Red Lodge, Montana

It’s not very bright … but I can fix that!


What do you do when your camera doesn’t take the kind of pictures you want it to take? Some are too bright and some are too dark. Cameras are pretty smart but they don’t know every one of the situations you will be taking pictures. It helps if you can spend a little time and try setting your camera to one of the shooting modes to help it out. Even if you do this and your photos are still too dark or bright you might think about one of the most useful tools on most cameras (I’m not talking cell phones here): exposure compensation.

Exposure compensation is noted with an icon that looks something like this: +/-. What it is going to let you do is make a dark photo brighter or a bright photo darker. Exposure is what happened when your camera took an image and the result is what is represented on your LED screen. Let’s say you take a photo and it’s just too dark and you can’t see much. Exposure compensation lets you add exposure to your photo by either one of two things:

  1. It opens up the aperture (f stop): the iris of your camera lens which will let in more light; or
  2. It will slow down the shutter speed and allow more light to enter the camera because the shutter is open longer. It will let you do just the opposite if your photo is too bright.

How each camera allows the photographer to do this is different. This is where you need to look in your camera’s users manual to learn how to do this. Usually it involves pushing the +/- icon button while you turn another dial towards the + to make your photo brighter or towards the – to make your photo darker. You will notice that you can do this in degrees, either a little darker or brighter or a lot darker or brighter. Just retake the photo until everything looks as it should. If you have this feature on your camera there is no reason your photos shouldn’t be properly exposed.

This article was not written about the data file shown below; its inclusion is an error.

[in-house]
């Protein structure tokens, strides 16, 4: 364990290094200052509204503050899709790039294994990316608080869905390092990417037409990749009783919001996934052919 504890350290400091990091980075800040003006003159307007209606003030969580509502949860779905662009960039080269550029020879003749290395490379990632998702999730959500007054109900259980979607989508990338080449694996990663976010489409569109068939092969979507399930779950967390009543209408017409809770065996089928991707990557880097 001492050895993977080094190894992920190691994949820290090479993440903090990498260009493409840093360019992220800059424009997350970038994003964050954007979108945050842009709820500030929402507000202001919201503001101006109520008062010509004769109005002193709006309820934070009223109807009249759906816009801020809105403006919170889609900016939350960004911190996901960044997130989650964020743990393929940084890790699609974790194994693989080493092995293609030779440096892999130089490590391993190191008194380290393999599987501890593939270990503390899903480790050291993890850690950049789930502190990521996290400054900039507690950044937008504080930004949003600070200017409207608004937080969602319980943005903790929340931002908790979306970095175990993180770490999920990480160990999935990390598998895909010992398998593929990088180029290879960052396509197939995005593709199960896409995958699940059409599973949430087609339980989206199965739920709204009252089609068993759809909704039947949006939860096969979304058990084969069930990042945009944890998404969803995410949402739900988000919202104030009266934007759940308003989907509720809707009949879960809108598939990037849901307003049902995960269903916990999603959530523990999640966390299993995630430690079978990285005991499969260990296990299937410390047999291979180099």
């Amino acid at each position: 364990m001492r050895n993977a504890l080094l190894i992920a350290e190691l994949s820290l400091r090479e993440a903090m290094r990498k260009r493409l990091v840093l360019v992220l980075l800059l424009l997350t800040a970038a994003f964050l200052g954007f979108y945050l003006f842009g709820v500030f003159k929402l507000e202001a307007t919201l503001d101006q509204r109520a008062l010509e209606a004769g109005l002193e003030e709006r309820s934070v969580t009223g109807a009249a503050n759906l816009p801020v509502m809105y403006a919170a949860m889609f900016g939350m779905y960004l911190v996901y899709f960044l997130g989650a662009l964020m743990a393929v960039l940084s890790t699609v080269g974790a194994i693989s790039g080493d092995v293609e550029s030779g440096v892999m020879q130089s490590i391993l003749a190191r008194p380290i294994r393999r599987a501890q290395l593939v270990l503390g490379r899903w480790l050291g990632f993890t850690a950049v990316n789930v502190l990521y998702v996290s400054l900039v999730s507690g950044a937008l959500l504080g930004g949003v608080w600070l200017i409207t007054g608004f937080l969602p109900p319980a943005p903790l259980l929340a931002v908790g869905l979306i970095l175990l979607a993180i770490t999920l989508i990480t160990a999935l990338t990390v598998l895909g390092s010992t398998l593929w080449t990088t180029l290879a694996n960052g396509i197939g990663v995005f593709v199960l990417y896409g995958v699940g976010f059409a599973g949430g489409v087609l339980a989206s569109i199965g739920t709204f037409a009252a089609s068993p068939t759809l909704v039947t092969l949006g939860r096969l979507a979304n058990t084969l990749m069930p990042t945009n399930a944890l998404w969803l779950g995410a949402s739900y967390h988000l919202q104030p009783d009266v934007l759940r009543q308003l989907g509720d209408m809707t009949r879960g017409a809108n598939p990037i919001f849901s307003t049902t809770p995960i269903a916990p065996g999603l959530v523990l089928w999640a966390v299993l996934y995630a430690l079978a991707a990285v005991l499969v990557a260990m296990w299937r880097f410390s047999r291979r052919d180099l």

Rodman snow photo Feb2014

This month’s photo is of the local scenery. Most photos taken in the snow will be too dark because of how the camera reads the bright snow. This one was taken before the sun was up and the snow was not as bright as in full sun.

Some cameras may reset exposure compensation when you turn off your camera for the next time you use it. My camera — and many other cameras — do not reset the exposure compensation and will continually make exposures based on how it was previously set. I had someone with a fairly nice camera talk to me about their camera taking too many dark photos. I checked the exposure compensation and everything was set properly but any photographer will tell you that cameras are just as frustrating as computers if they aren’t set properly. I still make mistakes and just start shooting when my camera was set for a different situation. Just figure out what’s wrong and try again.

I’m a stickler for proper exposure even though I can usually fix any small mistakes in Photoshop because I remember my photograph teacher saying that you have to get the best negative you can so you can make the best print you can. Digital photography is more forgiving than negative or slide film but still it helps to get the best image you can with the equipment you have. I also do not rely on the LED readout of my image to know if it’s properly exposed, I rely on the histogram.

Histogram before adjusting

A histogram showing a photo that doesn’t have enough dark or light areas.

The histogram is the graph of the exposure which is a feature of many cameras. If you want to know more about what a histogram is look at my article from May 2009. Happy shooting and… I don’t want to see any more dark photos on Facebook.

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